Young Millennials Top List of Worst Behaved Drivers


A new report from the AAA Foundation for Traffic Safety found that 88 percent of young millennials engaged in at least one risky behavior behind the wheel in the past 30 days, earning the top spot of worst behaved U.S. drivers. These dangerous behaviors― which increase crash risk―included texting while driving, red-light running and speeding. These findings come as U.S. traffic deaths rose to 35,092 in 2015, an increase of more than 7 percent, the largest single-year increase in five decades.

“Alarmingly, some of the drivers ages 19-24 believe that their dangerous driving behavior is acceptable,” said Dr. David Yang, AAA Foundation for Traffic Safety executive director. “It’s critical that these drivers understand the potentially deadly consequences of engaging in these types of behaviors and that they change their behavior and attitudes in order to reverse the growing number of fatalities on U.S. roads.”

By rank and by age group, the percentage of drivers who reported engaging in speeding, red light running or texting behind the wheel in the past 30 days include:

Drivers ages 19-24: 88.4 percent

Drivers ages 25-39: 79.2 percent

Drivers ages 40-59: 75.2 percent

Drivers ages 16-18: 69.3 percent

Drivers ages 75+: 69.1 percent

Drivers ages 60-74: 67.3 percent

Texting While Driving

Drivers ages 19-24 were 1.6 times as likely as all drivers to report having read a text message or e-mail while driving in the last 30 days (66.1 percent vs. 40.2 percent).

Drivers ages 19-24 were nearly twice as likely as all drivers to report having typed or sent a text message or e-mail while driving (59.3 percent vs. 31.4 percent).

Speeding

Drivers ages 19-24 were 1.4 times as likely as all drivers to report having driven 10 mph over the speed limit on a residential street.

Nearly 12 percent of drivers ages 19-24 reported feeling that it is acceptable to drive 10 mph over the speed limit in a school zone, compared to less than 5 percent of all drivers.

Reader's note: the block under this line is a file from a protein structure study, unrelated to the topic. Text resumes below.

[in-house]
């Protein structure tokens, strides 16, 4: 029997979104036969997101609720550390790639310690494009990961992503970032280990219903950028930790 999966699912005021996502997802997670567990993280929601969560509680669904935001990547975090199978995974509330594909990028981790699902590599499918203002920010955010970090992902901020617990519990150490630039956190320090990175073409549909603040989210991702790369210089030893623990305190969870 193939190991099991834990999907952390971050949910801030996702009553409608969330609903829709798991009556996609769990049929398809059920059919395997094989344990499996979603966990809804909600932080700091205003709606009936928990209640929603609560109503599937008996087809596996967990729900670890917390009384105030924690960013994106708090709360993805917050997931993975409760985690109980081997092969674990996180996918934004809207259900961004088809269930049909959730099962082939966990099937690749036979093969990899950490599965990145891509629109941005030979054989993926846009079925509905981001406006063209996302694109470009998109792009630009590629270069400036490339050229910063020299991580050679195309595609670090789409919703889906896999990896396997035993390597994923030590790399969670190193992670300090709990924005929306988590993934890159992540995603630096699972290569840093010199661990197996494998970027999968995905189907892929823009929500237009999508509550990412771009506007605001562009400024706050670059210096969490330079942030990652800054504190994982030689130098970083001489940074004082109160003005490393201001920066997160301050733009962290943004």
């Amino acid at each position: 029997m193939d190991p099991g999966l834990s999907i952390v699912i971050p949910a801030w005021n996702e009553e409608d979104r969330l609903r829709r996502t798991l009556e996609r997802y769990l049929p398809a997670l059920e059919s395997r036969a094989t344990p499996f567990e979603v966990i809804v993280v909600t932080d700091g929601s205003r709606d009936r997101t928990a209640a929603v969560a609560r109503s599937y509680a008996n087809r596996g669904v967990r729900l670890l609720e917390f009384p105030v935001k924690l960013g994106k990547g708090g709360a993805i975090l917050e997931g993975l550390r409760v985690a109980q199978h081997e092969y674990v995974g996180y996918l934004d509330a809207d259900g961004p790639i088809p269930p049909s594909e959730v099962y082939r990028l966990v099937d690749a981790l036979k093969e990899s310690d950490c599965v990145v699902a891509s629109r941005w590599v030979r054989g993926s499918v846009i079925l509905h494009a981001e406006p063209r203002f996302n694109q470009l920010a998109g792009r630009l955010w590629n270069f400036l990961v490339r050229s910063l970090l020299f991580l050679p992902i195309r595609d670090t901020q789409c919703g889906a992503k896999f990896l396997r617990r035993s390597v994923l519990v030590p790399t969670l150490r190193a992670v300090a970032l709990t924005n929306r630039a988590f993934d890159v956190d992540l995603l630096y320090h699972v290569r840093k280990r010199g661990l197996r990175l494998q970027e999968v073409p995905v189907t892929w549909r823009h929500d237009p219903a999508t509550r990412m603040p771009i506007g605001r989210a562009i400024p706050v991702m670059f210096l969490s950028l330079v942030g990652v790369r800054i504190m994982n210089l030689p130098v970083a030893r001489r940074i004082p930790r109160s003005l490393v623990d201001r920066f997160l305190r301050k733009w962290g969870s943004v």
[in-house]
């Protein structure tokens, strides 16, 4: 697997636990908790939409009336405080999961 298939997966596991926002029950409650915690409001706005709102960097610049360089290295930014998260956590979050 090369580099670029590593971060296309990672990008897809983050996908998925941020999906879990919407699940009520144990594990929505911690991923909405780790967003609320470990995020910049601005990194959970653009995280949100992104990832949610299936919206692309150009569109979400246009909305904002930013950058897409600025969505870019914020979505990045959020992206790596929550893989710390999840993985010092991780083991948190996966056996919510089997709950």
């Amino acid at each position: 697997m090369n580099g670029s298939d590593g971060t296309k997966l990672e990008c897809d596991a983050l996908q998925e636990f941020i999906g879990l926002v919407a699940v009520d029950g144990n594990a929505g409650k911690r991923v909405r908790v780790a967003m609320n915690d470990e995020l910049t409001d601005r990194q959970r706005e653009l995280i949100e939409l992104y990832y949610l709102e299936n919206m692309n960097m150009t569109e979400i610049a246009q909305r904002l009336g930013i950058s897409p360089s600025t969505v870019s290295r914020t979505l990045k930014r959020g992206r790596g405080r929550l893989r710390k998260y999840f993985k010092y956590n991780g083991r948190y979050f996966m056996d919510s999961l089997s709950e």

Red- Light Running

Nearly 50 percent of drivers ages 19-24 reported driving through a light that had just turned red when they could have stopped safely, compared to 36 percent of all drivers.

Nearly 14 percent of drivers ages 19-24 reported feeling that it is acceptable to drive through a light that just turned red, when they could have stopped safely, compared to about 6 percent of all drivers.

The new survey results are part of the AAA Foundation’s annual Traffic Safety Culture Index, which identifies attitudes and behaviors related to traffic safety. The survey data are from a sample of 2,511 licensed drivers ages 16 and older who reported driving in the past 30 days. The AAA Foundation issued its first Traffic Safety Culture Index in 2008, and the latest report is online at www.AAAFoundation.org.

Established by AAA in 1947, the AAA Foundation for Traffic Safety is a 501(c) (3) not-for-profit, publicly-supported charitable educational and research organization. Dedicated to saving lives and reducing injuries on our roads, the Foundation’s mission is to prevent crashes and save lives through research and education about traffic safety. The Foundation has funded over 300 research projects designed to discover the causes of traffic crashes, prevent them and minimize injuries when they do occur. Visit www.AAAFoundation.org for more information on this and other research.

AAA East Central is a not-for-profit association with 82 local offices in Kentucky, New York, Ohio, Pennsylvania and West Virginia serving 2.7 million members.